Bearded Theory Festival
Saturday 26th May 2018
A year ago, IDLES were playing at The Ferret, Preston; it was £3.50 entry; and was quite well attended but certainly not sold out; perhaps 120 in the audience – fast forward 12mths to a glorious sun-drenched Bearded Theory Main Stage arena, there are approximately 8000 awe struck people, each utterly transfixed by the chaotic explosion of sound and vision that is IDLES
Frontman Joe Talbot is a mass of seething aggression as he pinballs the vast stage, barking out barbed lyrics, by the time the opening track ebbs into a howl of feedback a mosh pit has exploded, security guards suddenly awakened, nervously looking over the barrier; they had no need to fret; IDLES music is about inclusion, about acceptance and challenging intolerance;
IDLES deliver a caustic, relentless set that draws heavily from their 2016 ‘Brutalism’ album, but also offers up new material in the form of ‘Love Song’ which retains the IDLES motorik groove and slashed guitar, a clear indicator of where IDLES are heading towards; to witness such anger, such naked rage is life genuinely affirming.
Drummer Jon Beavis provides the punishing beats, Talbot pirouetting the floor before pausing to welcome “my friend Isaac” onto the stage to sing the opening verse of ‘Mother’ – Issacs looks to be perhaps 5yrs of age but with microphone in hand delivers a stuttering opening verse only to be aided by Talbot as “fucker” ricochets across the Derbyshire countryside.
Guitarist Mark Bowen abandons the stage for the mosh pit, clambering over the barrier to then be carried on the crowds shoulders all the while maintaining that trademark savage rage, bass guitarist Dev, a by now sweat sodden mass maintains that 90 degree stance to Beavis while underpinning each track with a delicious dark and ominous groove; Bowen by now has sunk into the seething mass – suddenly another figure is lifted from the melee guitar in hand, one of the crowd has taken his place; he is carried arms aloft all the while ripping mangled chords, Bowen eventually recovers his guitar and clambers back onto the stage, he plays his guitar at chest height almost peeping over the parapet as he seeks out snarling riffs.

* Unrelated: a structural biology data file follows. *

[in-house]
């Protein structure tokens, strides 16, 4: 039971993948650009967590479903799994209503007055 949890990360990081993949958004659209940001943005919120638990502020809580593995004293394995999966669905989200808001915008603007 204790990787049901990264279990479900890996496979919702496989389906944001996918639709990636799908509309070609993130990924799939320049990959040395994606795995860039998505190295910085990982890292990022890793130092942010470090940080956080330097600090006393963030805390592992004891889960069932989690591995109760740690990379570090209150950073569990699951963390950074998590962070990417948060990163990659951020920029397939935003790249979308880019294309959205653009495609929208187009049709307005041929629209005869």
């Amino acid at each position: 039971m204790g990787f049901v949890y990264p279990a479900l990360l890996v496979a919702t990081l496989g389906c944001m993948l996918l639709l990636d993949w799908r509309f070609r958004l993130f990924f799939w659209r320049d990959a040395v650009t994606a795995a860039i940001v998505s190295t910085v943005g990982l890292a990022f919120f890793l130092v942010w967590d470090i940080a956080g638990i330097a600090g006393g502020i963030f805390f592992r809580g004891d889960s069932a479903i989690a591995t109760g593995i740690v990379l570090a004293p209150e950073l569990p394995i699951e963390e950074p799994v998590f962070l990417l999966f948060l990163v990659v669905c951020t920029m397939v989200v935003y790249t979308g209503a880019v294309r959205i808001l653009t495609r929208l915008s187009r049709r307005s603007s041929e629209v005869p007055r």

IDLES are intense, their feral sound is waking audiences across the globe, people are tired of over produced packages, IDLES offer a real alternative, socially attuned, sound tracking the zeitgeist – lyrically their songs deal with class division, depression, immigration but most of all a sense of belonging, Talbot dedicates ‘Divide & Conquer’ to the NHS’ they are tearing down the barriers – as if to reinforce this second guitarist Lee returns to the crowd, he’s over the barrier; there is no division between band and audience, an element that harks back to their raw punk inspirations; suddenly Lee breaks free…he’s in the safety pit, his guitar being swung downwards like a felling axe before momentarily glancing stage wards; for a moment time freezes, those at the front know what he’s thinking; he launches his guitar skywards, thousands of eyes following the trajectory before it crashes to the floor bringing the set to a close.
IDLES delivered the defining set of the entire festival, they are loud, confrontational, and the most vital band in the country right now.